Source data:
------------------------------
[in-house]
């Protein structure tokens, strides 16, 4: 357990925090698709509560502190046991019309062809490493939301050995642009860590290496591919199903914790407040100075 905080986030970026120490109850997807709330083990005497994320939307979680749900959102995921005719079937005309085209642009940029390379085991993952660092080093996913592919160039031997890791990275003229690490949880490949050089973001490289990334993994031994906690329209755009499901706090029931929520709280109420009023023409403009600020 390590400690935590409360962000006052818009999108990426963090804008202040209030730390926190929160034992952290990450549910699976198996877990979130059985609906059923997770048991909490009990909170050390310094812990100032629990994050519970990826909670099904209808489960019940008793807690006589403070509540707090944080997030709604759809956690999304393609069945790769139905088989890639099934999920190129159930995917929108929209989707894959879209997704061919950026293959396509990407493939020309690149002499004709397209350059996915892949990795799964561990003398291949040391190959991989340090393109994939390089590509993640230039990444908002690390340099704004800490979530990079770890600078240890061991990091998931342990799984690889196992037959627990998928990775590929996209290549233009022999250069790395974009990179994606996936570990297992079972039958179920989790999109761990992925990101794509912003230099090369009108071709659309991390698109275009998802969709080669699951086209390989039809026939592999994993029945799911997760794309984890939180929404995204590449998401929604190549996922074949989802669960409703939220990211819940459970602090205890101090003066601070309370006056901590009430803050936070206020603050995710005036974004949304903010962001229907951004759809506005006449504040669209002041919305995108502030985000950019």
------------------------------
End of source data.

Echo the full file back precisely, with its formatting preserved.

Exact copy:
[in-house]
């Protein structure tokens, strides 16, 4: 357990925090698709509560502190046991019309062809490493939301050995642009860590290496591919199903914790407040100075 905080986030970026120490109850997807709330083990005497994320939307979680749900959102995921005719079937005309085209642009940029390379085991993952660092080093996913592919160039031997890791990275003229690490949880490949050089973001490289990334993994031994906690329209755009499901706090029931929520709280109420009023023409403009600020 390590400690935590409360962000006052818009999108990426963090804008202040209030730390926190929160034992952290990450549910699976198996877990979130059985609906059923997770048991909490009990909170050390310094812990100032629990994050519970990826909670099904209808489960019940008793807690006589403070509540707090944080997030709604759809956690999304393609069945790769139905088989890639099934999920190129159930995917929108929209989707894959879209997704061919950026293959396509990407493939020309690149002499004709397209350059996915892949990795799964561990003398291949040391190959991989340090393109994939390089590509993640230039990444908002690390340099704004800490979530990079770890600078240890061991990091998931342990799984690889196992037959627990998928990775590929996209290549233009022999250069790395974009990179994606996936570990297992079972039958179920989790999109761990992925990101794509912003230099090369009108071709659309991390698109275009998802969709080669699951086209390989039809026939592999994993029945799911997760794309984890939180929404995204590449998401929604190549996922074949989802669960409703939220990211819940459970602090205890101090003066601070309370006056901590009430803050936070206020603050995710005036974004949304903010962001229907951004759809506005006449504040669209002041919305995108502030985000950019």